tree bumblebee collecting nectar and pollen

The different types of bumblebee

There are approximately 250 different species of bumblebees across the world with varying sizes, colours and patterns and they can be found in every country except Australia and Antarctica.

With so many different species of bumblebee in the genus Bombus, it’s often hard to tell which species you’re observing. We’ve detailed some of the most prolific species of bumblebees seen in gardens, meadows and wild areas all across the country.

In the UK bumblebees can be separated into three groupings dictated by the tail colour of the queens, and how rare they are.

These three groups are:

Let’s take a closer look at each of these groups and the bumblebees included:

White-tailed bumblebees

The White-tailed bumblebee, Bombus lucorum, is a species of bumblebee common across the United Kingdom and Europe. This species is composed of three similar subspecies that are nearly identical in both appearance and behaviour.

These three taxa are:

  • Bombus lucorum – White-tailed bumblebee
  • Bombus magnus – Northern white-tailed bumblebee
  • Bombus cryptarum – Cryptic bumblebee

Other than the Western honeybee, the White-tailed bumblebee is one of the most recognisable bee species across Europe and North America. It displays two yellow bands, one on its thorax and one halfway down its abdomen with a distinctive white-coloured tail to match its name.

Bumblebees included in this group:

  • White-tailed bumblebee (Bombus lucorum) – The White-tailed bumblebee can be found throughout all of Europe and parts of Asia as well as North America where they live in Canada, Alaska, and northern regions of Mexico
  • Buff-tailed bumblebee (Bombus terrestris) – The Buff-tailed bumblebee lives in open habitats, like meadows and gardens. Its nest is usually underground but may be found in trees or artificial structures such as bird houses.
  • Forest cuckoo bumblebee (Bombus sylvestris) – The Forest Cuckoo Bumblebee is a relatively small bee, typically measuring between 15 and 20mm. It is a medium-bodied bumblebee with an orange-brown head, black thorax and abdomen, white hair bands on the first four terga (abdominal segments) and a furry white tail.
  • Barbuts cuckoo bumblebee (Bombus barbutellus) – The Barbut’s cuckoo bumblebee (Bombus barbutellus) is an interloper in the nests of other bumblebee species, (parasitizing the raising of young) including the Garden bumblebee (Bombus hortorum) and probably also the Ruderal bumblebee (Bombus ruderatus). Like all cuckoo bees, it does not collect pollen to feed its offspring and accordingly neither sex has pollen baskets.
  • Gypsy cuckoo bumblebee (Bombus bohemicus) – A common and widespread cuckoo bumblebee, found throughout the north of England. Like all cuckoo species, they do not collect pollen and are devoid of pollen baskets or a worker caste. The Gypsy cuckoo bumblebee is a variable species, with different colour forms being seen throughout its range. It has darkened wings and always has a yellow collar on the thorax and a white tail with a small pale yellow patch on each side of the abdomen (near the tip), at the front of the tail.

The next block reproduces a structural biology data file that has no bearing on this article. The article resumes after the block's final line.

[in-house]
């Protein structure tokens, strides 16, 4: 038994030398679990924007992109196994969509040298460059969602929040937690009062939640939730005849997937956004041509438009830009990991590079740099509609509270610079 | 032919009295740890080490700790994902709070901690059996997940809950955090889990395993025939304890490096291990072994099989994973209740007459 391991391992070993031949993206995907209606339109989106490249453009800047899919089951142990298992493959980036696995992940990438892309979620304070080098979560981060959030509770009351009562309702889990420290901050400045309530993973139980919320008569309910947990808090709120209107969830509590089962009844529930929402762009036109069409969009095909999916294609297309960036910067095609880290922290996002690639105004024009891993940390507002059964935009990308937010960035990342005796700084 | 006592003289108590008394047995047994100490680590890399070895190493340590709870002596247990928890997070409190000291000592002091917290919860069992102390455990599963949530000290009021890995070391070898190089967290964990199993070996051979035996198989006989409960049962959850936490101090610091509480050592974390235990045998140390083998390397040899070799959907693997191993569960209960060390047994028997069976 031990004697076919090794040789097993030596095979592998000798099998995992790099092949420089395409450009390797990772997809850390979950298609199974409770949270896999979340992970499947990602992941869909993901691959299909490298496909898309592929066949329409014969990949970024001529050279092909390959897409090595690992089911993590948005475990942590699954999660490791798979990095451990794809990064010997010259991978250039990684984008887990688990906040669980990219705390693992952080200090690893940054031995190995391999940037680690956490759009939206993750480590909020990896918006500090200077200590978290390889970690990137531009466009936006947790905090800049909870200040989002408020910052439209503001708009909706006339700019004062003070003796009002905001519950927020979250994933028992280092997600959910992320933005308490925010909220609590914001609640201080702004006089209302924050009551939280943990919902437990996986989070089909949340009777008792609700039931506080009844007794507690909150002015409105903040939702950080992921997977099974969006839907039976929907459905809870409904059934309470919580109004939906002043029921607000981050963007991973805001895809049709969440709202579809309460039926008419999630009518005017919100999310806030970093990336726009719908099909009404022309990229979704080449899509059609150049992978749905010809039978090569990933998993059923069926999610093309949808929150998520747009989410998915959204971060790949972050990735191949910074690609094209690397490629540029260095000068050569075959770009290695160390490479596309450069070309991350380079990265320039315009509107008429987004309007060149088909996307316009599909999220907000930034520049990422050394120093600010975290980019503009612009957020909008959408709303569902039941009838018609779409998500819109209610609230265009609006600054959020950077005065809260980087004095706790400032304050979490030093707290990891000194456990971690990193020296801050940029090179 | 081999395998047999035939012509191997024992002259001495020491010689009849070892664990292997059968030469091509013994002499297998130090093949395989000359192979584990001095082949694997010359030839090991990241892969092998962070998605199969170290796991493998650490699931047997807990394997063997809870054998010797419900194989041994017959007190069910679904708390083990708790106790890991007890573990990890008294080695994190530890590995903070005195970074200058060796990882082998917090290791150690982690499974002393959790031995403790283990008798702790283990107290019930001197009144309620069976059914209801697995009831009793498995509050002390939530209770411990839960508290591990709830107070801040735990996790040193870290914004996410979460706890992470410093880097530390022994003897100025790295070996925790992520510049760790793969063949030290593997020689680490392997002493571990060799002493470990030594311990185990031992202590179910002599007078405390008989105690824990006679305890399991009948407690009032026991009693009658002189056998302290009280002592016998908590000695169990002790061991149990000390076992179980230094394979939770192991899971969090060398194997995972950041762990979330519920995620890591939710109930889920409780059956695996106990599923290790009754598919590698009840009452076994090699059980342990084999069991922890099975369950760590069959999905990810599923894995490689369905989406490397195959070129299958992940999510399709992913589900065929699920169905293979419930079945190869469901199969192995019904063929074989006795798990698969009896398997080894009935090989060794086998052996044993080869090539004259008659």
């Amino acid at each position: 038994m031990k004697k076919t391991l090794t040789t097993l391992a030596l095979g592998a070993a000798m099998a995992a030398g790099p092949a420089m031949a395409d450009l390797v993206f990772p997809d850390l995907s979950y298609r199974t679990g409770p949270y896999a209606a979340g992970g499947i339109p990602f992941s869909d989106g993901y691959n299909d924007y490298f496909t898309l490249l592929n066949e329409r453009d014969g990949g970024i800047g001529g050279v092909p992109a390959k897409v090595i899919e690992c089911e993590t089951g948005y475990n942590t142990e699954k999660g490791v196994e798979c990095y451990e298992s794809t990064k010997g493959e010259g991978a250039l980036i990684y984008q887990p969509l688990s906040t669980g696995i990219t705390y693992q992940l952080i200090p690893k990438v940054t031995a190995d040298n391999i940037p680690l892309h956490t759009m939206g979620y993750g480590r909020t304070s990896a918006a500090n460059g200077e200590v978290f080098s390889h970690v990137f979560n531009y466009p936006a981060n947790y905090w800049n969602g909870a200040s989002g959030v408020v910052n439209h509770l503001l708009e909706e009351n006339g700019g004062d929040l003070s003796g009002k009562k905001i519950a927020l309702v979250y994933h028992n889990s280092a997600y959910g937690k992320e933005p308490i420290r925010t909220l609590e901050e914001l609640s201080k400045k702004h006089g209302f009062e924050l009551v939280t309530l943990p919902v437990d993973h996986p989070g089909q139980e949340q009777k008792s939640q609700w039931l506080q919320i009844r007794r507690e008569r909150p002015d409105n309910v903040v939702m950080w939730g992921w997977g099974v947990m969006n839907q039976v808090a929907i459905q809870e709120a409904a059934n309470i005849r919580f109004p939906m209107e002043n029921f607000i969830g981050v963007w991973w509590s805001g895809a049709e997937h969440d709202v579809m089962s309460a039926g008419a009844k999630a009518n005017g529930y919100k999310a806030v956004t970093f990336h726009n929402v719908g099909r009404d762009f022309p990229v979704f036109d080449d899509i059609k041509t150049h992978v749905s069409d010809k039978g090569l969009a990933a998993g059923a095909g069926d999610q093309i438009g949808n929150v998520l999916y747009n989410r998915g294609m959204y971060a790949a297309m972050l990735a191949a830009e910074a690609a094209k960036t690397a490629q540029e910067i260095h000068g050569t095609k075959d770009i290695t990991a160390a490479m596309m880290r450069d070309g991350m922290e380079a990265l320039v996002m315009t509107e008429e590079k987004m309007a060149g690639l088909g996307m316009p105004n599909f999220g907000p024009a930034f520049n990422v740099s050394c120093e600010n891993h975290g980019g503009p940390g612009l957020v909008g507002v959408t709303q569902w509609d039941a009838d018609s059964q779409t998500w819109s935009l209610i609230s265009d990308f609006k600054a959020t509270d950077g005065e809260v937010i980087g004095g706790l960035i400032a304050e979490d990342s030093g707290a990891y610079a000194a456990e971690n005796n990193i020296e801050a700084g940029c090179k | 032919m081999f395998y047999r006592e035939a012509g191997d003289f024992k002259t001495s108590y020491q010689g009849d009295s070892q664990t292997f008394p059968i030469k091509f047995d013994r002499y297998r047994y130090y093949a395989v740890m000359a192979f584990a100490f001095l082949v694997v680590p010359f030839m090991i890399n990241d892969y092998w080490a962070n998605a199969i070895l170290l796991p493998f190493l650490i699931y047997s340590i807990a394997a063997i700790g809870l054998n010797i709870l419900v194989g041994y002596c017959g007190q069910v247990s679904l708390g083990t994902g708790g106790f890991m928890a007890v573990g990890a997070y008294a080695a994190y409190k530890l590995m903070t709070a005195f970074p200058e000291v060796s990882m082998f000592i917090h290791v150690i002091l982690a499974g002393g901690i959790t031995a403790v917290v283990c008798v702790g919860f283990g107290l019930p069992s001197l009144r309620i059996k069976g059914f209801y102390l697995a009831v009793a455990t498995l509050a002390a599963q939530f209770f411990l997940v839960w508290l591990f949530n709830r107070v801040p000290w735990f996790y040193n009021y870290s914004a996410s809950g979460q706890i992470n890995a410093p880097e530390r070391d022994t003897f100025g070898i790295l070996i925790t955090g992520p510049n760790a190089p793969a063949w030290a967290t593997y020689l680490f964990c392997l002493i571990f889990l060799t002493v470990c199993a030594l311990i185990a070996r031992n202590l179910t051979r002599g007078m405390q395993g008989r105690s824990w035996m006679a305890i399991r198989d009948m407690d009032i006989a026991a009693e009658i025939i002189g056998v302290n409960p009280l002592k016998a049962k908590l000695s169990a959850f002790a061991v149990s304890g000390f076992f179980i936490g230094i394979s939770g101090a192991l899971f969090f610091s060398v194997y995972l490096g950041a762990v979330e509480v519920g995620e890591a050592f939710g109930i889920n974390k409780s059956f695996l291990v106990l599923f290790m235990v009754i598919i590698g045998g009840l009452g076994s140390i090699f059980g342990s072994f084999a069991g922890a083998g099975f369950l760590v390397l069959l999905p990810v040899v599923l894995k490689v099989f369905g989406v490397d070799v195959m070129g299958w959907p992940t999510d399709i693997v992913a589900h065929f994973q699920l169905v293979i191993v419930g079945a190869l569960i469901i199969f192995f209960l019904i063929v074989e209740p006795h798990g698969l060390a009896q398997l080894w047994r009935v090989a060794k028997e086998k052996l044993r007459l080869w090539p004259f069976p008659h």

• Broken-belted bumblebee (Bombus soroeensis) – The broken belted bee is widespread but highly localised, found mainly in the north and west of the United Kingdom. It displays a yellow band at the front of its thorax with bright yellow colouring, and its white tail is often dispersed by small yellow hairs. Some males of the species can develop an orange suffusion at the front half of their tails.
  • Ruderal bumblebee (Bombus ruderatus) – This is one of the largest bumblebee species and is generally found in southern England but is becoming rarer due to habitat loss.
  • Tree bumblebee (Bombus hypnorum)Tree bumblebees have bright ginger thoraxes alongside black abdomens and a white tail.
  • Heath bumblebee (Bombus jonellus) – The Heath bumblebee has a small round face, only as long as it is wide, unlike the larger Garden bumblebee and Ruderal bumblebee (Bombus ruderatus). All members of the species have a yellow-black-yellow thorax, with the final thoracic band merging with a yellow band at the front of the abdomen. Males of the species display bright yellow facial hairs.

Red-tailed bumblebees

The Red-tailed bumblebee, Latin name (Bombus lapidarius) is a common species of social bumblebee found in Europe, Asia and parts of Africa. It emerges in early spring and can be observed all the way through to Autumn (April to November)in gardens and wild spaces.

Red-tailed bumblebees can live in a range of habitats but are most commonly seen in areas including:

  • Hedgerows
  • Lowlands
  • Gardens
  • Meadows
  • Wild areas
  • Farmland
  • Heathland
  • Woodland areas

Workers and queens are characterised by their jet-black bodies and red hair covering up to half of the abdomen. Males can display yellow facial hair and yellow stripes located at either the front or the rear of the thorax (or both).

Bumblebees included in this group:

  • Bilberry bumblebee (Bombus monticola)
  • Early bumblebee (Bombus pratorum)
  • Red-shanked bumblebee (Bombus ruderarius)
  • Red-tailed bumblebee (Bombus lapidarius)
  • Red-tailed cuckoo bumblebee (Bombus rupestris)

Ginger and yellow bumblebees

Quite possibly the least known and least sighted types of bumblebee across the world these colourful bees are a stunning sight to behold. Identified by their predominant ginger/yellow colouring all of the bees here can be identified by either full-body colouring or a distinctively yellow/ginger tail.

Bumblebees included in this group:

  • Great yellow bumblebee (Bombus distinguendus)
  • Shrill carder bee (Bombus sylvarum)
  • Common carder bee (Bombus pascuorum)
  • Field cuckoo bumblebee (Bombus campestris)
  • Brown-banded carder bee (Bombus humilis)
  • Moss carder bee (Bombus muscorum)
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